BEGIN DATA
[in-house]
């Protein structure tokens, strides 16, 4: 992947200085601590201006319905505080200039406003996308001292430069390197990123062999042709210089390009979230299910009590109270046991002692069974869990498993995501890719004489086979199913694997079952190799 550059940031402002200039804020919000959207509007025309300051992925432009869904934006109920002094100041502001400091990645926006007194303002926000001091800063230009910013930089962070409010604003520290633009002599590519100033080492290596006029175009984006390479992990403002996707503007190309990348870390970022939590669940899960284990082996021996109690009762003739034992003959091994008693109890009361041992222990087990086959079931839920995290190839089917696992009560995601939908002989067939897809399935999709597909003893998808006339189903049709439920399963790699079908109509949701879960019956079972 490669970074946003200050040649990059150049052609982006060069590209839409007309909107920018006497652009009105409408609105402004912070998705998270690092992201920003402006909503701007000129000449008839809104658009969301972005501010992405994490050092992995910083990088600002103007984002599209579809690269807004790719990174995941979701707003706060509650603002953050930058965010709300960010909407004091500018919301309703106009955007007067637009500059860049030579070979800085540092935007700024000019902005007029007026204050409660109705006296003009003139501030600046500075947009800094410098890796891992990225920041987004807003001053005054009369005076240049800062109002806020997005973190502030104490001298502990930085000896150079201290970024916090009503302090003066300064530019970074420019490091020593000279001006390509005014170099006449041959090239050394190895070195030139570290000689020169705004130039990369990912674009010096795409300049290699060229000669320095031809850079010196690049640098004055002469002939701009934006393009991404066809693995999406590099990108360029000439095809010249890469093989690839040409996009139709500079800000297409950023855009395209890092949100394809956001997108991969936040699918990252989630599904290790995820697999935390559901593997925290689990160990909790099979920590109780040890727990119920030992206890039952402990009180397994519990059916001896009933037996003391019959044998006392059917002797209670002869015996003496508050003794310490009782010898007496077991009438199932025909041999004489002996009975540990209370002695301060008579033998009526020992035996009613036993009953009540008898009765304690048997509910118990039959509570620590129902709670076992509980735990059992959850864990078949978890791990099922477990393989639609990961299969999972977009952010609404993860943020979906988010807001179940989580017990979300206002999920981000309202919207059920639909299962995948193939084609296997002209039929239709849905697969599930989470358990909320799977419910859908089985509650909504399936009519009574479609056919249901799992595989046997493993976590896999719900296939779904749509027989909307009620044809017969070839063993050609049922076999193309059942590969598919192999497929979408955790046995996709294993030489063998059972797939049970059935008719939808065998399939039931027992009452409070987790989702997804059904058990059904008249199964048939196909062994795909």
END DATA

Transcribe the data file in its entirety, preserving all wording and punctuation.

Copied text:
[in-house]
């Protein structure tokens, strides 16, 4: 992947200085601590201006319905505080200039406003996308001292430069390197990123062999042709210089390009979230299910009590109270046991002692069974869990498993995501890719004489086979199913694997079952190799 550059940031402002200039804020919000959207509007025309300051992925432009869904934006109920002094100041502001400091990645926006007194303002926000001091800063230009910013930089962070409010604003520290633009002599590519100033080492290596006029175009984006390479992990403002996707503007190309990348870390970022939590669940899960284990082996021996109690009762003739034992003959091994008693109890009361041992222990087990086959079931839920995290190839089917696992009560995601939908002989067939897809399935999709597909003893998808006339189903049709439920399963790699079908109509949701879960019956079972 490669970074946003200050040649990059150049052609982006060069590209839409007309909107920018006497652009009105409408609105402004912070998705998270690092992201920003402006909503701007000129000449008839809104658009969301972005501010992405994490050092992995910083990088600002103007984002599209579809690269807004790719990174995941979701707003706060509650603002953050930058965010709300960010909407004091500018919301309703106009955007007067637009500059860049030579070979800085540092935007700024000019902005007029007026204050409660109705006296003009003139501030600046500075947009800094410098890796891992990225920041987004807003001053005054009369005076240049800062109002806020997005973190502030104490001298502990930085000896150079201290970024916090009503302090003066300064530019970074420019490091020593000279001006390509005014170099006449041959090239050394190895070195030139570290000689020169705004130039990369990912674009010096795409300049290699060229000669320095031809850079010196690049640098004055002469002939701009934006393009991404066809693995999406590099990108360029000439095809010249890469093989690839040409996009139709500079800000297409950023855009395209890092949100394809956001997108991969936040699918990252989630599904290790995820697999935390559901593997925290689990160990909790099979920590109780040890727990119920030992206890039952402990009180397994519990059916001896009933037996003391019959044998006392059917002797209670002869015996003496508050003794310490009782010898007496077991009438199932025909041999004489002996009975540990209370002695301060008579033998009526020992035996009613036993009953009540008898009765304690048997509910118990039959509570620590129902709670076992509980735990059992959850864990078949978890791990099922477990393989639609990961299969999972977009952010609404993860943020979906988010807001179940989580017990979300206002999920981000309202919207059920639909299962995948193939084609296997002209039929239709849905697969599930989470358990909320799977419910859908089985509650909504399936009519009574479609056919249901799992595989046997493993976590896999719900296939779904749509027989909307009620044809017969070839063993050609049922076999193309059942590969598919192999497929979408955790046995996709294993030489063998059972797939049970059935008719939808065998399939039931027992009452409070987790989702997804059904058990059904008249199964048939196909062994795909």